Seed savers bank on genetic diversity for resilience in face of climate change

This article or excerpt is included in the GLP’s daily curated selection of ideologically diverse news, opinion and analysis of biotechnology innovation.

Hundreds of seed exchanges—in which hobbyists and professional green thumbs share the most resilient plants from their crops—have sprung up across North America over the past decade.

Cary Fowler extolls seed exchanges as “the first line of defense” against the loss of biodiversity. Fowler is the founding visionary of the Svalbard Global Seed Vault, a frozen repository in the Norwegian permafrost where millions of seeds from around the world are preserved.

Industrial agriculture prefers, instead, uniformity: F1 hybrid seeds for many common fruits and vegetables, and genetically modified seeds for commodity crops such as corn, soybeans and sugar beets.

GMOs have since come to dominate the commodity market. These genetically identical crops are bringing worldwide agricultural diversity and resilience to an all-time low.

And yet, in a constantly changing world, the diversity and adaptability of our crops is the foundation of our future food security. Those traits lie in the open-pollinated seeds that our ancestors saved and sowed for 12,000 years. Fertilized naturally (rather than in controlled, human-made environments to ensure uniformity), open-pollinated seeds produce plants whose next generation is similar, but not identical, to the previous generation. Much as a diverse stock portfolio offers resilience in turbulent economic times, this biodiversity offers resilience in a changing climate.

The GLP aggregated and excerpted this blog/article to reflect the diversity of news, opinion and analysis. Read full, original post: How Some Small Farmers Are Resisting Monsanto—And Climate Change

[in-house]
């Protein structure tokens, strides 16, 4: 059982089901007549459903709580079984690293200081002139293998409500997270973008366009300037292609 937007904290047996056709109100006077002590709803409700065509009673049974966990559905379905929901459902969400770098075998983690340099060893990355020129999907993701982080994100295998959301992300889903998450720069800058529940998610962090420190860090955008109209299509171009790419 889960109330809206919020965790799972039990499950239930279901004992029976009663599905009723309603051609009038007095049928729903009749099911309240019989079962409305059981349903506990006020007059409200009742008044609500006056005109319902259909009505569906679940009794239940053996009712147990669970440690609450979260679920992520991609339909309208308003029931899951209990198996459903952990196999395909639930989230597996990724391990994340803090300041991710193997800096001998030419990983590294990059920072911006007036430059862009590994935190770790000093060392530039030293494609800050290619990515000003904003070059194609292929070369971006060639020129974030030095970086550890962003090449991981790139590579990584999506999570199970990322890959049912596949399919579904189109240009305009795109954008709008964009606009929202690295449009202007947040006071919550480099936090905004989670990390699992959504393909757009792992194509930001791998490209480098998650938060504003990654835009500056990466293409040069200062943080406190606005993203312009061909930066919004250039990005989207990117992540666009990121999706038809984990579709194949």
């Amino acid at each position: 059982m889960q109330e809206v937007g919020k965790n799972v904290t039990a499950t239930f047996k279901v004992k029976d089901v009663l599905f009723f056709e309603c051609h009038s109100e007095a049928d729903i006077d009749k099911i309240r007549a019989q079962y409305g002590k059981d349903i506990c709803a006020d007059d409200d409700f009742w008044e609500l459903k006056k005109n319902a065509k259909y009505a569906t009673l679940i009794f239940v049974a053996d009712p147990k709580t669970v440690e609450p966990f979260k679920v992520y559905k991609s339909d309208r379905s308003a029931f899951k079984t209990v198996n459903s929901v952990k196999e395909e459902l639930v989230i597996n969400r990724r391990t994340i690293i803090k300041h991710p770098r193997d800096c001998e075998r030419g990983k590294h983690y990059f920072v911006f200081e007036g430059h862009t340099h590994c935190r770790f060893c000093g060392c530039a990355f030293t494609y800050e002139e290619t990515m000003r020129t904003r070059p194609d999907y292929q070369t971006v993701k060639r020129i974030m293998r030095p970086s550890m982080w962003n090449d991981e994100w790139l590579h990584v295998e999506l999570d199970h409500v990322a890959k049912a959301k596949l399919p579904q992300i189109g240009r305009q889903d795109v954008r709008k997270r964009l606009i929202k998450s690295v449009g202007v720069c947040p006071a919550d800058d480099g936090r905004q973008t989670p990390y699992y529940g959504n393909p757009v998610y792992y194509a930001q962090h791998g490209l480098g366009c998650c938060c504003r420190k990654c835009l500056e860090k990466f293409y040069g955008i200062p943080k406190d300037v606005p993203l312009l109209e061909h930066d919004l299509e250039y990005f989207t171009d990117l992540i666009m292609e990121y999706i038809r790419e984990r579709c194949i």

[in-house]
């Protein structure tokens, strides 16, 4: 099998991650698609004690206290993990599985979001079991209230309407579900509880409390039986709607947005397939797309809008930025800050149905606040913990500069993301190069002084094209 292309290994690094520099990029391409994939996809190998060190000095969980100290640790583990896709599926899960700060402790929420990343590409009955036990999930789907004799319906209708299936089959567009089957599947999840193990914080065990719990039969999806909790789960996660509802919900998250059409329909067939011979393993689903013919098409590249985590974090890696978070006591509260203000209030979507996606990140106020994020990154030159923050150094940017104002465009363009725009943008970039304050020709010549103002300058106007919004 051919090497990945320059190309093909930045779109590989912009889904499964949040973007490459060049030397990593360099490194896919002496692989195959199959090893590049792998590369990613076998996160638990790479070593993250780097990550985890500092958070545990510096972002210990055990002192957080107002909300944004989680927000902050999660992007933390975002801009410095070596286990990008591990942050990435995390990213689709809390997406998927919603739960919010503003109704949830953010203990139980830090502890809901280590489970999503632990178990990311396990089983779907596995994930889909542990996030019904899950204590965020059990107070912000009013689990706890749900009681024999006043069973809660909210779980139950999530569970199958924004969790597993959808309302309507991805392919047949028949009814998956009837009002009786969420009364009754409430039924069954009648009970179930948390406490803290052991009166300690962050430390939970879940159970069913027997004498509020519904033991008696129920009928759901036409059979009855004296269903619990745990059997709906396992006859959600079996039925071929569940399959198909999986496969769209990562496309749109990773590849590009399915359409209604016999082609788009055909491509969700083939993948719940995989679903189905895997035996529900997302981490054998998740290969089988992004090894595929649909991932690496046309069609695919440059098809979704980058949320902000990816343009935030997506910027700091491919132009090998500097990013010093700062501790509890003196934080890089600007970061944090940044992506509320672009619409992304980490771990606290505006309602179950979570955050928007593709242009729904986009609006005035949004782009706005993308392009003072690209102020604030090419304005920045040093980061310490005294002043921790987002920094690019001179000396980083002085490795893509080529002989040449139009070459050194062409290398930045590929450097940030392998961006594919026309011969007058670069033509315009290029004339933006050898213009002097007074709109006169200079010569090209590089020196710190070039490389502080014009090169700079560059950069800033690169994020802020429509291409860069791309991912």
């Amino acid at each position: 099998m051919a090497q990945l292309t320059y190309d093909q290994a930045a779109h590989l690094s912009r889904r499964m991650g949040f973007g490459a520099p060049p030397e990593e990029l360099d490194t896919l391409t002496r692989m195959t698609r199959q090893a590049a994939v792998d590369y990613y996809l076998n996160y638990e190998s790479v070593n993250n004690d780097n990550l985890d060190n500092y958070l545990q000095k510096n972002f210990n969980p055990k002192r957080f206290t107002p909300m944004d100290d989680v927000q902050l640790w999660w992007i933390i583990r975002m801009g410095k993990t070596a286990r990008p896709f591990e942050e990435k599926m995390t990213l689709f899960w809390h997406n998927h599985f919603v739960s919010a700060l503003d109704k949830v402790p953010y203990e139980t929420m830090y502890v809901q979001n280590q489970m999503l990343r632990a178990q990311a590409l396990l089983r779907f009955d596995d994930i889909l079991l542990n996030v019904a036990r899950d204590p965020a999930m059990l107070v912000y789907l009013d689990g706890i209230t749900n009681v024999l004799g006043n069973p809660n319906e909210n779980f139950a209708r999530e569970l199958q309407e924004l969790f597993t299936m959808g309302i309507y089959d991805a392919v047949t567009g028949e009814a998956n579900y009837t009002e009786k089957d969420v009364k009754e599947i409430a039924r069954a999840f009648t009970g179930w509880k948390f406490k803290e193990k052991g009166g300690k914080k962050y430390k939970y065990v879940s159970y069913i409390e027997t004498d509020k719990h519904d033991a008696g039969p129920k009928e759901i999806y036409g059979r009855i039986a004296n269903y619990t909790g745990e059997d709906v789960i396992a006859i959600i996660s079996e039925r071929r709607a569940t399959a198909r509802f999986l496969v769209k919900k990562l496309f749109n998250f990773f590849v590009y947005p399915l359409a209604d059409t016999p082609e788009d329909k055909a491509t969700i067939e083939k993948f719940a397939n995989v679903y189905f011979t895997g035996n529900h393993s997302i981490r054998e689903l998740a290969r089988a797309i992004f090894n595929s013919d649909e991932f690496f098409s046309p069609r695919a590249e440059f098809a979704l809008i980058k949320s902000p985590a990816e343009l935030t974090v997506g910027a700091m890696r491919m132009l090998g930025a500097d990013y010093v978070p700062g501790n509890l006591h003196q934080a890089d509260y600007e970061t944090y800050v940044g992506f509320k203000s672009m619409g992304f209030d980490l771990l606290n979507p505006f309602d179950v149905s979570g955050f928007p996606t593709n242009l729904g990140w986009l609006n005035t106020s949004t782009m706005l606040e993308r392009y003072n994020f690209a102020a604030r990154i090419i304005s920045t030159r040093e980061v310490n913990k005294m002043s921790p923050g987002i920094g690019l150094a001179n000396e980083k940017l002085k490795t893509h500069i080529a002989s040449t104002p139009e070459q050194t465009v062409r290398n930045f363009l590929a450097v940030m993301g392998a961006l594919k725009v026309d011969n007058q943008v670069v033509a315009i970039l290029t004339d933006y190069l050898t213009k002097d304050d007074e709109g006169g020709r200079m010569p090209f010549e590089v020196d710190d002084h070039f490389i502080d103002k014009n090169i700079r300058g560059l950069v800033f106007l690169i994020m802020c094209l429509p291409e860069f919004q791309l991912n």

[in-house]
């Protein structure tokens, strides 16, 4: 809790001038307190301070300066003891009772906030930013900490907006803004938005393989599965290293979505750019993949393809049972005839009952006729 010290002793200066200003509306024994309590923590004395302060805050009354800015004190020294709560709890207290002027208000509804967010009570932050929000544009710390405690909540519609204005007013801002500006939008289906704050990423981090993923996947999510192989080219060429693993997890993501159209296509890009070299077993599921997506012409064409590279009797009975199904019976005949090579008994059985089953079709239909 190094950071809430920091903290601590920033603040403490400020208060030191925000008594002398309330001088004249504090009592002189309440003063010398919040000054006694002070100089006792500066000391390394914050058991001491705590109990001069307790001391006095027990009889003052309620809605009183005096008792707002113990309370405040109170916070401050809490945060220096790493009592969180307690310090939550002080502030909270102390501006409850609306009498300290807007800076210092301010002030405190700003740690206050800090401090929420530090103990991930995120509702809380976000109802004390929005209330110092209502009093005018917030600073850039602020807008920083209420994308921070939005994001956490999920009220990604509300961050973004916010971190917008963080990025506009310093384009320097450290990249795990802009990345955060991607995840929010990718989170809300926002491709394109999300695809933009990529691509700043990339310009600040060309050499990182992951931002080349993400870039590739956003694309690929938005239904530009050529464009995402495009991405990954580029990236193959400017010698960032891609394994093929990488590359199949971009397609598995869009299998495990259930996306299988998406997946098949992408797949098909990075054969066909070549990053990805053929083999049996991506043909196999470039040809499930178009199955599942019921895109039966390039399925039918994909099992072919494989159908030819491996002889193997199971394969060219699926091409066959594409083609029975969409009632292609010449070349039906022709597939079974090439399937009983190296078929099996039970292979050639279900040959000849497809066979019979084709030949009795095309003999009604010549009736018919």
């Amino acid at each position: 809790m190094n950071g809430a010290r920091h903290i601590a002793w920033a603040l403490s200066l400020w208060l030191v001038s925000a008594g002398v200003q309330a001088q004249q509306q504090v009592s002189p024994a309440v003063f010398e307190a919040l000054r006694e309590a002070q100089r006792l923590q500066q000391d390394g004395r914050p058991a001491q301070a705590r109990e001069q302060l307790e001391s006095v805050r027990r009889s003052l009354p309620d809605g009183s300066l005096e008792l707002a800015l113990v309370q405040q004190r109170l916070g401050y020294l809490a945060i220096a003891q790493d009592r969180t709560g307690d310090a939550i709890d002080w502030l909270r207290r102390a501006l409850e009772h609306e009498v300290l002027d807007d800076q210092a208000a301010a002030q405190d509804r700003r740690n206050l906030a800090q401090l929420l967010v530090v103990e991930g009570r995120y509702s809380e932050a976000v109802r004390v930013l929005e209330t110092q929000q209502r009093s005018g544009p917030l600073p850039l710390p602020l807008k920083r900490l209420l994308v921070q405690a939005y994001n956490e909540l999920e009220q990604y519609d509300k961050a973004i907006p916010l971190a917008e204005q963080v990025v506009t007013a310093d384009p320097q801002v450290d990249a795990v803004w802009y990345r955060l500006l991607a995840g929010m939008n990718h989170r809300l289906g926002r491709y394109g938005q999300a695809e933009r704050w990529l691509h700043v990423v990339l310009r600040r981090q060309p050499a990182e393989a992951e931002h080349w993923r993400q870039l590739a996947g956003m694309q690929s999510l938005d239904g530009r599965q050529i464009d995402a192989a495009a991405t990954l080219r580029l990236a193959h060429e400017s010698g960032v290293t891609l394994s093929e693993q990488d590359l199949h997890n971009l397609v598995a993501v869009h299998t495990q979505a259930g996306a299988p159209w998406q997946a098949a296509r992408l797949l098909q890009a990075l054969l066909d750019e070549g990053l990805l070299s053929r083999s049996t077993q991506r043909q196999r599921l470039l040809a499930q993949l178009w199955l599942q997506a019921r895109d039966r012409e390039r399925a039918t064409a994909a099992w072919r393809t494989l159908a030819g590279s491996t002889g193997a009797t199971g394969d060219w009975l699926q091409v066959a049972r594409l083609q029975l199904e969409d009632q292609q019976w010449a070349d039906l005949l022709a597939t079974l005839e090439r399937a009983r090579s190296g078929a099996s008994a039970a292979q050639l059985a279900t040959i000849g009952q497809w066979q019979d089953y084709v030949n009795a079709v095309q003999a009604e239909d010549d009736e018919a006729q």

Outbreak Daily Digest
Biotech Facts & Fallacies
Talking Biotech
Genetics Unzipped
sperm swim

Video: Sperm are ‘spinners not swimmers’—because they are lopsided

Research by fertility scientists in the UK and Mexico challenges the accepted view of how sperm “swim”, suggesting that it ...
mag insects image superjumbo v

Disaster interrupted: Which farming system better preserves insect populations: Organic or conventional?

A three-year run of fragmentary Armageddon-like studies had primed the journalism pumps and settled the media framing about the future ...
dead bee desolate city

Are we facing an ‘Insect Apocalypse’ caused by ‘intensive, industrial’ farming and agricultural chemicals? The media say yes; Science says ‘no’

The media call it the “Insect Apocalypse”. In the past three years, the phrase has become an accepted truth of ...
breastfeeding bed x facebook x

Infographic: We know breastfeeding helps children. Now we know it helps mothers too

When a woman becomes pregnant, her risk of type 2 diabetes increases for the rest of her life, perhaps because ...
biotechnology worker x

Can GMOs rescue threatened plants and crops?

Some scientists and ecologists argue that humans are in the midst of an "extinction crisis" — the sixth wave of ...
food globe x

Are GMOs necessary to feed the world?

Experts estimate that agricultural production needs to roughly double in the coming decades. How can that be achieved? ...
eating gmo corn on the cob x

Are GMOs safe?

In 2015, 15 scientists and activists issued a statement, "No Scientific consensus on GMO safety," in the journal Environmental Sciences ...
Screen Shot at PM

Charles Benbrook: Agricultural economist and consultant for the organic industry and anti-biotechnology advocacy groups

Independent scientists rip Benbrook's co-authored commentary in New England Journal calling for reassessment of dangers of all GMO crops and herbicides ...
Screen Shot at PM

ETC Group: ‘Extreme’ biotechnology critic campaigns against synthetic biology and other forms of ‘extreme genetic engineering’

The ETC Group is an international environmental non-governmental organization (NGO) based in Canada whose stated purpose is to monitor "the impact of emerging technologies and ...
Share via
News on human & agricultural genetics and biotechnology delivered to your inbox.
Optional. Mail on special occasions.
Send this to a friend